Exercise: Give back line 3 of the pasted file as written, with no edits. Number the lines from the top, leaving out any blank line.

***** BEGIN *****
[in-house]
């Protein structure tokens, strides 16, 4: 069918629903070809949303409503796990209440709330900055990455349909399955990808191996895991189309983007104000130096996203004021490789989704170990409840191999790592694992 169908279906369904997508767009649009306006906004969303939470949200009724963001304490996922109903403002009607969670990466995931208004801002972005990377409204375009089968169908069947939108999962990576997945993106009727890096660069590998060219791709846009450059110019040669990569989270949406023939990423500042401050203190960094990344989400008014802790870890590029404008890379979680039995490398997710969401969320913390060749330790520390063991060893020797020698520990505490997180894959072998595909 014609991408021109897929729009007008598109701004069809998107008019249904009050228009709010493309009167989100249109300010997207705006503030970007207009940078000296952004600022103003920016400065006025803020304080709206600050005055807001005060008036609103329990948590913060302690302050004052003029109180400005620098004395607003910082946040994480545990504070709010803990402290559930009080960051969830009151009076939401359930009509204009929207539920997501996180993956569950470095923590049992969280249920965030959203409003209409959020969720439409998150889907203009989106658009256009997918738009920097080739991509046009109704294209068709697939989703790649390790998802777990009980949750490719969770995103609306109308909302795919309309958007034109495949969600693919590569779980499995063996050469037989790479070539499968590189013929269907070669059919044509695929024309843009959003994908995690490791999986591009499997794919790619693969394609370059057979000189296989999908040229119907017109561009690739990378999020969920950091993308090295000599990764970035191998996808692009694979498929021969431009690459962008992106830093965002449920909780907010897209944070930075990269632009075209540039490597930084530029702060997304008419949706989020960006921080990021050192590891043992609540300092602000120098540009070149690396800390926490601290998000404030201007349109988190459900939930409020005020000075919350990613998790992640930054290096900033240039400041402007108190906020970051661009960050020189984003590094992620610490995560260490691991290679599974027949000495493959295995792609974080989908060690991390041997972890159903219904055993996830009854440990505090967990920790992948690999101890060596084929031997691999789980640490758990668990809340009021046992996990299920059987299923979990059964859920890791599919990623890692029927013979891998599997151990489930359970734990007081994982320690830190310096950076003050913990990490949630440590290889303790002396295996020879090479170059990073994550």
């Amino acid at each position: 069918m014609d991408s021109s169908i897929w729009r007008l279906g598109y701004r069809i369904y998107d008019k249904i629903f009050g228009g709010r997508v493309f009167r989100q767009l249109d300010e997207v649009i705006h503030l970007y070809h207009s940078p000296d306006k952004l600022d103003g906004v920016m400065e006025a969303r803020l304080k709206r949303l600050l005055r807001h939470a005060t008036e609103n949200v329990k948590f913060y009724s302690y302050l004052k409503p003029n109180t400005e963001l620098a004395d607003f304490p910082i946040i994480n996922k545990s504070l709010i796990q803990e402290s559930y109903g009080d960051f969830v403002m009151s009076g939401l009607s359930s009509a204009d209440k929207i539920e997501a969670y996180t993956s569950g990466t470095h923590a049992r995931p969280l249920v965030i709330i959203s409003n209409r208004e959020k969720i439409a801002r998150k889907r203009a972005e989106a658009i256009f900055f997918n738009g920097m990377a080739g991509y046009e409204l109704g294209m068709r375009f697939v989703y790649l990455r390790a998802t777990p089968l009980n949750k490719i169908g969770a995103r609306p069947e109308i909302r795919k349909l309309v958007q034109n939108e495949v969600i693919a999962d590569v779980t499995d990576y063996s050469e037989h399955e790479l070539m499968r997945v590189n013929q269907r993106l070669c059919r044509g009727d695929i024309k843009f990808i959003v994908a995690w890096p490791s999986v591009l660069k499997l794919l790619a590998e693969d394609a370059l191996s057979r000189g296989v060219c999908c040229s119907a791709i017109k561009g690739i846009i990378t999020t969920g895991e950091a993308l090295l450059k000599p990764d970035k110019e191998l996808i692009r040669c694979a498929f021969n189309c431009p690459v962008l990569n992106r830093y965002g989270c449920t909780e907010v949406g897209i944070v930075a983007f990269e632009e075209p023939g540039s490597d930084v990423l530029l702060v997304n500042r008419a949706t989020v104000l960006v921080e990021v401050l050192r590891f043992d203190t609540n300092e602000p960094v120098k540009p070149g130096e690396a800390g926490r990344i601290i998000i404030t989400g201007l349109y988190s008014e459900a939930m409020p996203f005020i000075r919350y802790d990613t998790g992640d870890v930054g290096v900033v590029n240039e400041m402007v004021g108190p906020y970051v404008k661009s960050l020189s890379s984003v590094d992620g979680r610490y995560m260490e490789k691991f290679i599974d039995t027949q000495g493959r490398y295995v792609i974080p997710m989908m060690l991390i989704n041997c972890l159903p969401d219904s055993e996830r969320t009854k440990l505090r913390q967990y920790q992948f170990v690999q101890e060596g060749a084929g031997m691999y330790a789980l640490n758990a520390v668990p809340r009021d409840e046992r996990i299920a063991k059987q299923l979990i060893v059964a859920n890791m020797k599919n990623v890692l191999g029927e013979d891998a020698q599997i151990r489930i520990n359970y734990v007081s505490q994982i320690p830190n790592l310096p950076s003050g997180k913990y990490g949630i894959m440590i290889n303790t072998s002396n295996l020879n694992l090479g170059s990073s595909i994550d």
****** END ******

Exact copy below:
């Amino acid at each position: 069918m014609d991408s021109s169908i897929w729009r007008l279906g598109y701004r069809i369904y998107d008019k249904i629903f009050g228009g709010r997508v493309f009167r989100q767009l249109d300010e997207v649009i705006h503030l970007y070809h207009s940078p000296d306006k952004l600022d103003g906004v920016m400065e006025a969303r803020l304080k709206r949303l600050l005055r807001h939470a005060t008036e609103n949200v329990k948590f913060y009724s302690y302050l004052k409503p003029n109180t400005e963001l620098a004395d607003f304490p910082i946040i994480n996922k545990s504070l709010i796990q803990e402290s559930y109903g009080d960051f969830v403002m009151s009076g939401l009607s359930s009509a204009d209440k929207i539920e997501a969670y996180t993956s569950g990466t470095h923590a049992r995931p969280l249920v965030i709330i959203s409003n209409r208004e959020k969720i439409a801002r998150k889907r203009a972005e989106a658009i256009f900055f997918n738009g920097m990377a080739g991509y046009e409204l109704g294209m068709r375009f697939v989703y790649l990455r390790a998802t777990p089968l009980n949750k490719i169908g969770a995103r609306p069947e109308i909302r795919k349909l309309v958007q034109n939108e495949v969600i693919a999962d590569v779980t499995d990576y063996s050469e037989h399955e790479l070539m499968r997945v590189n013929q269907r993106l070669c059919r044509g009727d695929i024309k843009f990808i959003v994908a995690w890096p490791s999986v591009l660069k499997l794919l790619a590998e693969d394609a370059l191996s057979r000189g296989v060219c999908c040229s119907a791709i017109k561009g690739i846009i990378t999020t969920g895991e950091a993308l090295l450059k000599p990764d970035k110019e191998l996808i692009r040669c694979a498929f021969n189309c431009p690459v962008l990569n992106r830093y965002g989270c449920t909780e907010v949406g897209i944070v930075a983007f990269e632009e075209p023939g540039s490597d930084v990423l530029l702060v997304n500042r008419a949706t989020v104000l960006v921080e990021v401050l050192r590891f043992d203190t609540n300092e602000p960094v120098k540009p070149g130096e690396a800390g926490r990344i601290i998000i404030t989400g201007l349109y988190s008014e459900a939930m409020p996203f005020i000075r919350y802790d990613t998790g992640d870890v930054g290096v900033v590029n240039e400041m402007v004021g108190p906020y970051v404008k661009s960050l020189s890379s984003v590094d992620g979680r610490y995560m260490e490789k691991f290679i599974d039995t027949q000495g493959r490398y295995v792609i974080p997710m989908m060690l991390i989704n041997c972890l159903p969401d219904s055993e996830r969320t009854k440990l505090r913390q967990y920790q992948f170990v690999q101890e060596g060749a084929g031997m691999y330790a789980l640490n758990a520390v668990p809340r009021d409840e046992r996990i299920a063991k059987q299923l979990i060893v059964a859920n890791m020797k599919n990623v890692l191999g029927e013979d891998a020698q599997i151990r489930i520990n359970y734990v007081s505490q994982i320690p830190n790592l310096p950076s003050g997180k913990y990490g949630i894959m440590i290889n303790t072998s002396n295996l020879n694992l090479g170059s990073s595909i994550d």